Anthony Minghella

Michael Maloney and Juliet Stevenson in Truly, Madly, Deeply (1991)

Michael Maloney and Juliet Stevenson in Truly, Madly, Deeply (1991)

  • Born:  1954
  • Died:  2008
  • Rank:  62
  • Score:  559.75
  • Awards:  Oscar / DGA / BFCA / NBR
  • Nominations:  Oscar / DGA / 3 BAFTAs / 3 Golden Globes / BFCA
  • Feature Films:  6
  • Best:  The English Patient
  • Worst:  Mr. Wonderful

Feature Films (ranked):

  1. The English Patient – 1996
  2. The Talented Mr. Ripley – 1999
  3. Truly, Madly, Deeply – 1991
  4. Cold Mountain – 2003
  5. Breaking and Entering – 2006
  6. Mr. Wonderful – 1993

Top 10 Best Director Finishes  (Nighthawk Awards):

  • 1996 – 1st – The English Patient
  • 1999 – 7th – The Talented Mr. Ripley

He started out with smaller films.  He had been a writer for years in British TV before making his debut with the sweetly, wonderful Truly, Madly, Deeply.  He took a big step back with Mr. Wonderful, but then he made The English Patient and suddenly he was a star.  His next two films were big (with stars) and presence and were nominated for the Golden Globe and BAFTA but stumbled at the Oscars.  Cold Mountain especially suffered from a severe backlash against Harvey Weinstein and Miramax, though with Oscars for Juliette Binoche and Renee Zelwegger and nominations for Fiennes, Scott-Thomas and Law (2 for him), there was no question that the Academy knew he could direct actors.  He made one more smaller film, but then before he could move to another film, suffered a post-operative hemorrhage and died suddenly early last year.  He got one more Oscar nomination as producer of The Reader, but there would be no more films.

Truly, Madly, Deeply – #13 film of 1991

“I take a novel.  It must always be Russian.”  With those words, Mark throws himself into Nina’s life.  Not long after that they are hopping down the causeway along the river Thames, explaining their lives to each other.  It is one of the strangest, yet most romantic scenes in all of film history.  It is performed by two great under-rated British actors (Michael Maloney, who I met once in my Borders store and seemed pleased that I recognized him and wanted to talk about In the Bleak Midwinter, and Juliet Stevenson, who is in so many things and almost never gets to play a nice woman in any of them).  It is the astonishingly brilliant and sweet debut film from a Anthony Minghella, the man later responsible for such bigger “important” films like The English Patient and Cold Mountain.  It is a film often over-looked and for no good reason.  It is a great film and one that should be treasured.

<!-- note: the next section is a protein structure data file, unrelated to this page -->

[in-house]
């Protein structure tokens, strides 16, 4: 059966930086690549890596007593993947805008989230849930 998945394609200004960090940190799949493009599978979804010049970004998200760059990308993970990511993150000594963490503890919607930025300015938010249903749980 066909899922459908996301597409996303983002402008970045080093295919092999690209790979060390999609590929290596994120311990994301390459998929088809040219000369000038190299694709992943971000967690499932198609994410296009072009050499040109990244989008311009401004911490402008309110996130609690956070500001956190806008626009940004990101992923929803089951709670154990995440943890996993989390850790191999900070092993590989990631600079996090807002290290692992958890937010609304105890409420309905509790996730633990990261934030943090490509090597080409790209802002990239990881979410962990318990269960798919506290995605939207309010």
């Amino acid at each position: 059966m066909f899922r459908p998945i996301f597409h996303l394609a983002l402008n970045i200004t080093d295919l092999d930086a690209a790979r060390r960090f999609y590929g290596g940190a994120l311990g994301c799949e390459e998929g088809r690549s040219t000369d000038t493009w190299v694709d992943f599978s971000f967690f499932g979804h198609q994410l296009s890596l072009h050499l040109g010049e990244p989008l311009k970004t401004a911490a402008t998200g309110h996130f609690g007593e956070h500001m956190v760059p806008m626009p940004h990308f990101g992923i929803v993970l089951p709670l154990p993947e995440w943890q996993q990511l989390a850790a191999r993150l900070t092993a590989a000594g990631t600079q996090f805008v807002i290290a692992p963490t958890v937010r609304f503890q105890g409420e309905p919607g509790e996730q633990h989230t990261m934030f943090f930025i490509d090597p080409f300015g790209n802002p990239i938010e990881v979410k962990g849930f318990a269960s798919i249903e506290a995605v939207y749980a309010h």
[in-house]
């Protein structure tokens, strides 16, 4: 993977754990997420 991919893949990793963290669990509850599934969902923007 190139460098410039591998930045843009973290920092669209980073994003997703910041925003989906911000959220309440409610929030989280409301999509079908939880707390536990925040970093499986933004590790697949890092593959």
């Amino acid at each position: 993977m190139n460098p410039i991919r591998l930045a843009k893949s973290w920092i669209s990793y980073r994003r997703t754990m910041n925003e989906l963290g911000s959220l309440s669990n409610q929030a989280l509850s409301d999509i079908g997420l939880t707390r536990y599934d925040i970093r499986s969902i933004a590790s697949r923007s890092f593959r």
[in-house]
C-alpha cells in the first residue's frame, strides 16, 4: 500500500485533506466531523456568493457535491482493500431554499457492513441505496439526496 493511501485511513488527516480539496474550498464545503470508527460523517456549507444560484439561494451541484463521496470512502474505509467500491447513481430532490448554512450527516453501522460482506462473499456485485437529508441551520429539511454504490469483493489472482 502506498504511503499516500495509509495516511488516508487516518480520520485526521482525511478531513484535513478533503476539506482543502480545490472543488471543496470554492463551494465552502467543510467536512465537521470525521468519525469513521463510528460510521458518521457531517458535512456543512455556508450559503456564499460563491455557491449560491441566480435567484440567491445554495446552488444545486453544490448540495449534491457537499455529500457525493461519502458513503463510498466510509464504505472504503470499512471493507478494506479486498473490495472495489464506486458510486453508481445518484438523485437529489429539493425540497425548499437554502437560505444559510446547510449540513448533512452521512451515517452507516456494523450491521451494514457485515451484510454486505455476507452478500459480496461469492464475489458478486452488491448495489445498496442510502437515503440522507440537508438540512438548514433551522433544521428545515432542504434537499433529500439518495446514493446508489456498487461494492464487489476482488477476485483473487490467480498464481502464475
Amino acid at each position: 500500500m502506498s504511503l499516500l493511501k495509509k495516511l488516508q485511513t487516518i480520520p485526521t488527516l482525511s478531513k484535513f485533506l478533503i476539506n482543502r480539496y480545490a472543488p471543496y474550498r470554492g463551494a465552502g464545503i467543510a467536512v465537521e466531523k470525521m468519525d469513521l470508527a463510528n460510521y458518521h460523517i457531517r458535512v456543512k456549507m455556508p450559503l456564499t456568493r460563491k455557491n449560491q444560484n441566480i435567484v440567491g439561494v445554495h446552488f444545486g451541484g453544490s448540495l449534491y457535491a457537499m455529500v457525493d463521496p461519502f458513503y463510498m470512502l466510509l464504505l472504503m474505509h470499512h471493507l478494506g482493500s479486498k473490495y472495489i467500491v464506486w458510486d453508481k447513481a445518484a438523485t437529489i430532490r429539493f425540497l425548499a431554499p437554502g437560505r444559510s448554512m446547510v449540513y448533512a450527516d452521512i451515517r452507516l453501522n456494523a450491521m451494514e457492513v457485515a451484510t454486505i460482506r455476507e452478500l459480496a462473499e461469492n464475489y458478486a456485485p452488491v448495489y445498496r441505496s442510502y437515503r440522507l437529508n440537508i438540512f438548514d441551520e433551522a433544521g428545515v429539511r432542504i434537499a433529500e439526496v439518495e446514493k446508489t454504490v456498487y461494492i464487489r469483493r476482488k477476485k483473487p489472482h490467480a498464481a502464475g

The title refers to a statement that Nina makes about how truly, madly, deeply she loves someone.  That someone is not Mark, who comes into her life in a strange way and who she realizes will make her happy in the here and now.  The one she loves is not in the hear and now.  Oh, he’s on screen, and brilliantly played by Alan Rickman, another person who doesn’t get to play a good person nearly enough, but he’s dead.  He’s a ghost.  And he has come back to her, partially for her love, and partially, with his other ghost friends, to watch old movies.  It gets boring in the afterlife.  This is the set-up for a really strange first half of the movie as we see the strong, but bittersweet love between these two wonderful characters who are together in space but separated by the gulf between life and death.

Then, Mark comes to Nina’s rescue in a diner, taking his Russian novel (“it must always be Russian”), throwing it into the air and watching it change into a bird.  This is the moment where Nina starts to interact with living people again and the new start of her life.

How often do you get a love triangle where all three are really good people.  People who deserve to be happy.  There just isn’t enough of everything to go around.  Sometimes it’s love. In this case it’s life.

Minghella went on to bigger things (and better things – The English Patient is a brilliant David Lean-esque film that deserves its plaudits), but it is good to remember that he got his start with such a small, sweet, romantic film.  One of the best of its kind.  Especially for that walk along the river.

Advertisements